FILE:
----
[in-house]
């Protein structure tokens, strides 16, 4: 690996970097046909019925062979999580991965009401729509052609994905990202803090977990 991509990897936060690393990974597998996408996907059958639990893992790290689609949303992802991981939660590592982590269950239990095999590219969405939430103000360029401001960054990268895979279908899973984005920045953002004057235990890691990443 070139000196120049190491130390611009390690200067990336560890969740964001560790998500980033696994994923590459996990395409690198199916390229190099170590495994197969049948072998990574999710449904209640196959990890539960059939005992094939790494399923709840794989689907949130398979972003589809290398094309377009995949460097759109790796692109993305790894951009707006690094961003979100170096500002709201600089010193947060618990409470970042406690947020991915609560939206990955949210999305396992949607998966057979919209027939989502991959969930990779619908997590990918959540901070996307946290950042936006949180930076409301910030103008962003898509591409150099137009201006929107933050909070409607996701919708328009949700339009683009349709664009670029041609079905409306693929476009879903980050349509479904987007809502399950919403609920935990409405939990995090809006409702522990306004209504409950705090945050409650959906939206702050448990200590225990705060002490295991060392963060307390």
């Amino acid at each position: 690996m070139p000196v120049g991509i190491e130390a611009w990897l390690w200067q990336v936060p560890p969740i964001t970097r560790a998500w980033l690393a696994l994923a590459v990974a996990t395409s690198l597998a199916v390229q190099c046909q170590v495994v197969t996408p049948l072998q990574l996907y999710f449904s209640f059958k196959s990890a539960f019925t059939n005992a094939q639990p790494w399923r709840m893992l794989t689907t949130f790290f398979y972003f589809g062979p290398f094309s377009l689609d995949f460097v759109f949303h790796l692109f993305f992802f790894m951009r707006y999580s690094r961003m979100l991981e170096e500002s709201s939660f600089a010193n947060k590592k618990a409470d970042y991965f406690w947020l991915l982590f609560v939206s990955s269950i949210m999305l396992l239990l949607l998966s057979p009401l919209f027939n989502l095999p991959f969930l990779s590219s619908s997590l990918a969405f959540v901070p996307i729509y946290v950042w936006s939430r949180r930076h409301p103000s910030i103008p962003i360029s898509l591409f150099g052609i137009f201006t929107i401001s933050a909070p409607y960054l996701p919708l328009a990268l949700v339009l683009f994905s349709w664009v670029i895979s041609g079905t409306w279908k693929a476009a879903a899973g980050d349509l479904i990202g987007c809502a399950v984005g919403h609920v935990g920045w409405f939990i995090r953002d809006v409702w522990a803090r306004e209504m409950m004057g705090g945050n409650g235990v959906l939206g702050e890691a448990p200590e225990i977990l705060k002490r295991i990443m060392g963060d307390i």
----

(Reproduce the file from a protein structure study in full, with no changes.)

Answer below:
[in-house]
């Protein structure tokens, strides 16, 4: 690996970097046909019925062979999580991965009401729509052609994905990202803090977990 991509990897936060690393990974597998996408996907059958639990893992790290689609949303992802991981939660590592982590269950239990095999590219969405939430103000360029401001960054990268895979279908899973984005920045953002004057235990890691990443 070139000196120049190491130390611009390690200067990336560890969740964001560790998500980033696994994923590459996990395409690198199916390229190099170590495994197969049948072998990574999710449904209640196959990890539960059939005992094939790494399923709840794989689907949130398979972003589809290398094309377009995949460097759109790796692109993305790894951009707006690094961003979100170096500002709201600089010193947060618990409470970042406690947020991915609560939206990955949210999305396992949607998966057979919209027939989502991959969930990779619908997590990918959540901070996307946290950042936006949180930076409301910030103008962003898509591409150099137009201006929107933050909070409607996701919708328009949700339009683009349709664009670029041609079905409306693929476009879903980050349509479904987007809502399950919403609920935990409405939990995090809006409702522990306004209504409950705090945050409650959906939206702050448990200590225990705060002490295991060392963060307390």
């Amino acid at each position: 690996m070139p000196v120049g991509i190491e130390a611009w990897l390690w200067q990336v936060p560890p969740i964001t970097r560790a998500w980033l690393a696994l994923a590459v990974a996990t395409s690198l597998a199916v390229q190099c046909q170590v495994v197969t996408p049948l072998q990574l996907y999710f449904s209640f059958k196959s990890a539960f019925t059939n005992a094939q639990p790494w399923r709840m893992l794989t689907t949130f790290f398979y972003f589809g062979p290398f094309s377009l689609d995949f460097v759109f949303h790796l692109f993305f992802f790894m951009r707006y999580s690094r961003m979100l991981e170096e500002s709201s939660f600089a010193n947060k590592k618990a409470d970042y991965f406690w947020l991915l982590f609560v939206s990955s269950i949210m999305l396992l239990l949607l998966s057979p009401l919209f027939n989502l095999p991959f969930l990779s590219s619908s997590l990918a969405f959540v901070p996307i729509y946290v950042w936006s939430r949180r930076h409301p103000s910030i103008p962003i360029s898509l591409f150099g052609i137009f201006t929107i401001s933050a909070p409607y960054l996701p919708l328009a990268l949700v339009l683009f994905s349709w664009v670029i895979s041609g079905t409306w279908k693929a476009a879903a899973g980050d349509l479904i990202g987007c809502a399950v984005g919403h609920v935990g920045w409405f939990i995090r953002d809006v409702w522990a803090r306004e209504m409950m004057g705090g945050n409650g235990v959906l939206g702050e890691a448990p200590e225990i977990l705060k002490r295991i990443m060392g963060d307390i």